The story brutally fabricated by Veja and reproduced by Clarín was soon shattered into a thousand pieces. CNB, the bank in question, confirmed that neither Garré, Argetina’s representative  to the OAS, nor Cristina’s son had accounts at CNB or its precursoir, the Felton Bank of Delaware, a U.S. fiscal paradise.

In a letter to Garré, published this weekend by the Argentine newspaper Página 12, it was stated that “there exists no record of an account in your name at CNB or Felton.” Still, the enormous repercussions of the charge, which was echoed by Clarín (the Globo of Argentina), led to its multiplication in the world press, but was never sufficient to overcome the fragility of the evidence. Leonardo Coutinho of Veja cited as his source an “international specialist in finance” who gave no name and admitted that he had not verified the story “in an independent manner.” In an attempt to provide more substance to the claim, Veja and Clarin provided a supposed account number: 00049852398325985

The enormous repercussions of the charge, which was echoed by Clarín (the Globo of Argentina), led to its multiplication in the world press, but was never sufficient to overcome the fragility of the evidence. Leonardo Coutinho of Veja cited as his source an “international specialist in finance” who gave no name and admitted that he had not verified the story “in an independent manner.”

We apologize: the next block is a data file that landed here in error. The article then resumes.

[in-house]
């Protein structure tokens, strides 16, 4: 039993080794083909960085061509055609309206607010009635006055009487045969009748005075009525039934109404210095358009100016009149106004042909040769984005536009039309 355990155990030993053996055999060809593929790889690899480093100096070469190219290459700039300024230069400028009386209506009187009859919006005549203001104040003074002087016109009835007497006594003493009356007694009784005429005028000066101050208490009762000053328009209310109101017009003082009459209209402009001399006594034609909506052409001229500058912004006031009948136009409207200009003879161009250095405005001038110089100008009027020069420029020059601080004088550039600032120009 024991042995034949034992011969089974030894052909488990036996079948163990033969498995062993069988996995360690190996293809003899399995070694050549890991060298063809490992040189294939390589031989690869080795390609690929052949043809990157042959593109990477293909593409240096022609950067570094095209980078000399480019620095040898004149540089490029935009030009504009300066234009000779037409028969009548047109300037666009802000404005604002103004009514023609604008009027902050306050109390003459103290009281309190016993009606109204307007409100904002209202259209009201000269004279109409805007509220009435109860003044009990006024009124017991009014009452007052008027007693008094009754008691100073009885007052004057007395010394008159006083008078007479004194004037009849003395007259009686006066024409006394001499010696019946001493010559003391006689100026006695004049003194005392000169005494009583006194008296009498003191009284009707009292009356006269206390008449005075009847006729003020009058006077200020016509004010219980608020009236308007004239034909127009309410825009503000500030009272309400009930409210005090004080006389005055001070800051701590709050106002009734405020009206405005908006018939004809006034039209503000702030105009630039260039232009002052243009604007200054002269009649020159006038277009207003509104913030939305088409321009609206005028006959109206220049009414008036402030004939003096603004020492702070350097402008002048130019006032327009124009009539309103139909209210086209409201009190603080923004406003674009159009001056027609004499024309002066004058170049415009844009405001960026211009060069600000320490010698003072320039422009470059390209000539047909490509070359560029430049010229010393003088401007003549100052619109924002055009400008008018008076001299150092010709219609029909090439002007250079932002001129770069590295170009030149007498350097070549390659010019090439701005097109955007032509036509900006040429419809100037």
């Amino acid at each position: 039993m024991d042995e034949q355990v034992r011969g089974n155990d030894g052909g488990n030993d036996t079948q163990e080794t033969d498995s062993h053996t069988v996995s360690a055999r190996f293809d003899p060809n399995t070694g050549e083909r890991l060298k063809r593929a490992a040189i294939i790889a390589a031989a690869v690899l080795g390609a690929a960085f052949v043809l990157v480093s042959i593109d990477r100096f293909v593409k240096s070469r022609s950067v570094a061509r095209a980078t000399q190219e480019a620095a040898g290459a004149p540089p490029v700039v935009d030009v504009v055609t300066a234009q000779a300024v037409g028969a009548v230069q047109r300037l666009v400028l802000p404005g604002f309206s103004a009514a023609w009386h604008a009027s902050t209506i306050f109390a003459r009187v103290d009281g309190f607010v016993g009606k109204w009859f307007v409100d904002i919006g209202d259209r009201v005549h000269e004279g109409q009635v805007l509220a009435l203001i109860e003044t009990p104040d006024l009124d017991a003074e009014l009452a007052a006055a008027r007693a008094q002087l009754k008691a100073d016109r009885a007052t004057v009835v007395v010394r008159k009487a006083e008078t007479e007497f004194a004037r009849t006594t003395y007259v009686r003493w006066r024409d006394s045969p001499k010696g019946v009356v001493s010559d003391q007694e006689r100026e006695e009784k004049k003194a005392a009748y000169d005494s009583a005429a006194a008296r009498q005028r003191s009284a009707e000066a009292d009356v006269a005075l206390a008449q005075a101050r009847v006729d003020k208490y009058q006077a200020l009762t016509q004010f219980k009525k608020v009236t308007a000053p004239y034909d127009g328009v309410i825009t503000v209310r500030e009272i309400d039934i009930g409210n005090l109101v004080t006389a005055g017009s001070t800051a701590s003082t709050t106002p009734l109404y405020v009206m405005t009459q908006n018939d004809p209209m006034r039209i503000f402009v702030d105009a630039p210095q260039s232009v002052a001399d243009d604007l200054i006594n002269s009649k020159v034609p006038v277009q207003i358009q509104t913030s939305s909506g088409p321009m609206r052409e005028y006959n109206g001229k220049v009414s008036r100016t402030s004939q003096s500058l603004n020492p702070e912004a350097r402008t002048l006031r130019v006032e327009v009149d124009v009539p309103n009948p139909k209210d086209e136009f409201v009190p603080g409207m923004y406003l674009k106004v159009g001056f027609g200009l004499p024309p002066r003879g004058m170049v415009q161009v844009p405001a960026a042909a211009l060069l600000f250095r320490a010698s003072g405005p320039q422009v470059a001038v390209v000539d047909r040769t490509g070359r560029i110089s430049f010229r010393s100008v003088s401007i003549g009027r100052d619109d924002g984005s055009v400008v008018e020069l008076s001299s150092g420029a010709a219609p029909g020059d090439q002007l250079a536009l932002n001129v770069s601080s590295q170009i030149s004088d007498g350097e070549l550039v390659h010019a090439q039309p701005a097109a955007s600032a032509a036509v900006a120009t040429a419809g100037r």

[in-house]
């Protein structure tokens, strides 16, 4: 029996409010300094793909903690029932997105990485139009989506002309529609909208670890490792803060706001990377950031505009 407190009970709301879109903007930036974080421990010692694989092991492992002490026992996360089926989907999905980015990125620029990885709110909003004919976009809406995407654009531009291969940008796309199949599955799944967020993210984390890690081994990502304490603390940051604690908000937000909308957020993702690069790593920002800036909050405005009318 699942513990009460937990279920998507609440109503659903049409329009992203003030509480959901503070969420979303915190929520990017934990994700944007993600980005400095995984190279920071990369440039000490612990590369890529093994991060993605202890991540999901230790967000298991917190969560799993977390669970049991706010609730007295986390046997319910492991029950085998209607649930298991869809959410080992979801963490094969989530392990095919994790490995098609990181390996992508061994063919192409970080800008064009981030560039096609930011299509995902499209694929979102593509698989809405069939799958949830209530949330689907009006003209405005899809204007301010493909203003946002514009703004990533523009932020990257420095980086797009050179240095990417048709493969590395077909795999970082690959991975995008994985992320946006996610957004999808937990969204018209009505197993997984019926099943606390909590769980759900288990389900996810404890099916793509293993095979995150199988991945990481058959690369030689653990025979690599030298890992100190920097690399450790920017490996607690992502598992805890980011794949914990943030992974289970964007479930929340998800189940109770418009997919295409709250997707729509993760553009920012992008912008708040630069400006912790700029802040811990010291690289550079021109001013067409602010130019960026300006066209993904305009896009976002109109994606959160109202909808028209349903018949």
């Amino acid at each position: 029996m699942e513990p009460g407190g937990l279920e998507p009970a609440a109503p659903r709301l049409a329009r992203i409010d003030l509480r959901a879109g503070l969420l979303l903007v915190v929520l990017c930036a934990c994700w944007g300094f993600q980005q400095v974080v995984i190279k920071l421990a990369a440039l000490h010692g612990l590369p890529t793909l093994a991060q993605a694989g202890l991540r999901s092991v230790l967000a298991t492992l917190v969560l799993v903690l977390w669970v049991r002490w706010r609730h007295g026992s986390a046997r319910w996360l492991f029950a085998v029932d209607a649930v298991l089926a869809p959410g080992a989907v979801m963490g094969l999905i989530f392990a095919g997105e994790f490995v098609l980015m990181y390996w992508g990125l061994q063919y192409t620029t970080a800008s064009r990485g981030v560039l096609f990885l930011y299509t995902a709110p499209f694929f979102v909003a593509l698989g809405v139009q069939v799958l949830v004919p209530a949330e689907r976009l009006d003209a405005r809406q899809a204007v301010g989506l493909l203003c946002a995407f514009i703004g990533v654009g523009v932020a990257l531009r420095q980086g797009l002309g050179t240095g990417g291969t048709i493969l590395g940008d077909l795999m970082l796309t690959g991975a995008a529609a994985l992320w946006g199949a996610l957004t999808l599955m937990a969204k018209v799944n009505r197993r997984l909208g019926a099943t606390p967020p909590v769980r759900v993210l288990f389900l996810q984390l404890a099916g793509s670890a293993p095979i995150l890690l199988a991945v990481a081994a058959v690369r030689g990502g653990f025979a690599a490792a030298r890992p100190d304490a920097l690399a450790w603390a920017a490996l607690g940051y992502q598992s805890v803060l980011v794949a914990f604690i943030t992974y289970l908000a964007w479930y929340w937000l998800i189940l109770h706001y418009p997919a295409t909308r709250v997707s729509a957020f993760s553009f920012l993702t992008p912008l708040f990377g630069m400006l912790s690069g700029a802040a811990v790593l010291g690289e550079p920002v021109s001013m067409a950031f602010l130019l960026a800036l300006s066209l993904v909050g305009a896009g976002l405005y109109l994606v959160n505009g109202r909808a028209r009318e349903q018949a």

Equally strange, if not more so, was that the Felton Bank, acquired by CNG in 2011, was a small institution with deposits of only US$ 71.8 million. It seemed highly unlikely that a single account would make up more than half the total deposits.

The story brutally fabricated by Veja and reproduced by Clarín was soon shattered into a thousand pieces. CNB, the bank in question, confirmed that neither Garré, Argetina’s representative  to the OAS, nor Cristina’s son had accounts at CNB or its precursoir, the Felton Bank of Delaware, a U.S. fiscal paradise.